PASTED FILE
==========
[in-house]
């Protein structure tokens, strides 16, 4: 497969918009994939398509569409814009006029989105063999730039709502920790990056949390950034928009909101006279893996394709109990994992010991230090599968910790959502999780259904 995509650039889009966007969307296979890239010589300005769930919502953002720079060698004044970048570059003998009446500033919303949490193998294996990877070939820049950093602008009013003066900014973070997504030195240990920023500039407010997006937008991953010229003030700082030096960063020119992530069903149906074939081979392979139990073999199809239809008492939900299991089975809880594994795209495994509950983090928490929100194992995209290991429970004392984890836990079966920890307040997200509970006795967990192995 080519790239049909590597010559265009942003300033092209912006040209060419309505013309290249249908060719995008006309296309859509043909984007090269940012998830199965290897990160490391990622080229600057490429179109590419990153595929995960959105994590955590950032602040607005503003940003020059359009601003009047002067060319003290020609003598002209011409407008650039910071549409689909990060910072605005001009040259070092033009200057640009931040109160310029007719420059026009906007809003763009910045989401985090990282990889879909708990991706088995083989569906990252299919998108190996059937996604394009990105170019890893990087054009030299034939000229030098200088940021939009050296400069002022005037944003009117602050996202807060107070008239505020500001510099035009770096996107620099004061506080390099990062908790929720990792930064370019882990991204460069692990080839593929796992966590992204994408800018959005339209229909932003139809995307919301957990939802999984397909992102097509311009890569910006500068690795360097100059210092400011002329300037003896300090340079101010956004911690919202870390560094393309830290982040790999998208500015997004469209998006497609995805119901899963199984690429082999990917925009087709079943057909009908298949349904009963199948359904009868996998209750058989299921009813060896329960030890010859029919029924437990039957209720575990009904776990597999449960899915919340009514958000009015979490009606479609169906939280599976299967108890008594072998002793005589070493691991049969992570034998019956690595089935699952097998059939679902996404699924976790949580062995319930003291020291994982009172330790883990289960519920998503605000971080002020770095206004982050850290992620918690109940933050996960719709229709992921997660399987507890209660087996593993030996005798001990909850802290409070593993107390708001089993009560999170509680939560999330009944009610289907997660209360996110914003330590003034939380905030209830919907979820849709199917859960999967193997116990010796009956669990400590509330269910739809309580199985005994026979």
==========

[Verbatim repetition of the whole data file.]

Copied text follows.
[in-house]
């Protein structure tokens, strides 16, 4: 497969918009994939398509569409814009006029989105063999730039709502920790990056949390950034928009909101006279893996394709109990994992010991230090599968910790959502999780259904 995509650039889009966007969307296979890239010589300005769930919502953002720079060698004044970048570059003998009446500033919303949490193998294996990877070939820049950093602008009013003066900014973070997504030195240990920023500039407010997006937008991953010229003030700082030096960063020119992530069903149906074939081979392979139990073999199809239809008492939900299991089975809880594994795209495994509950983090928490929100194992995209290991429970004392984890836990079966920890307040997200509970006795967990192995 080519790239049909590597010559265009942003300033092209912006040209060419309505013309290249249908060719995008006309296309859509043909984007090269940012998830199965290897990160490391990622080229600057490429179109590419990153595929995960959105994590955590950032602040607005503003940003020059359009601003009047002067060319003290020609003598002209011409407008650039910071549409689909990060910072605005001009040259070092033009200057640009931040109160310029007719420059026009906007809003763009910045989401985090990282990889879909708990991706088995083989569906990252299919998108190996059937996604394009990105170019890893990087054009030299034939000229030098200088940021939009050296400069002022005037944003009117602050996202807060107070008239505020500001510099035009770096996107620099004061506080390099990062908790929720990792930064370019882990991204460069692990080839593929796992966590992204994408800018959005339209229909932003139809995307919301957990939802999984397909992102097509311009890569910006500068690795360097100059210092400011002329300037003896300090340079101010956004911690919202870390560094393309830290982040790999998208500015997004469209998006497609995805119901899963199984690429082999990917925009087709079943057909009908298949349904009963199948359904009868996998209750058989299921009813060896329960030890010859029919029924437990039957209720575990009904776990597999449960899915919340009514958000009015979490009606479609169906939280599976299967108890008594072998002793005589070493691991049969992570034998019956690595089935699952097998059939679902996404699924976790949580062995319930003291020291994982009172330790883990289960519920998503605000971080002020770095206004982050850290992620918690109940933050996960719709229709992921997660399987507890209660087996593993030996005798001990909850802290409070593993107390708001089993009560999170509680939560999330009944009610289907997660209360996110914003330590003034939380905030209830919907979820849709199917859960999967193997116990010796009956669990400590509330269910739809309580199985005994026979």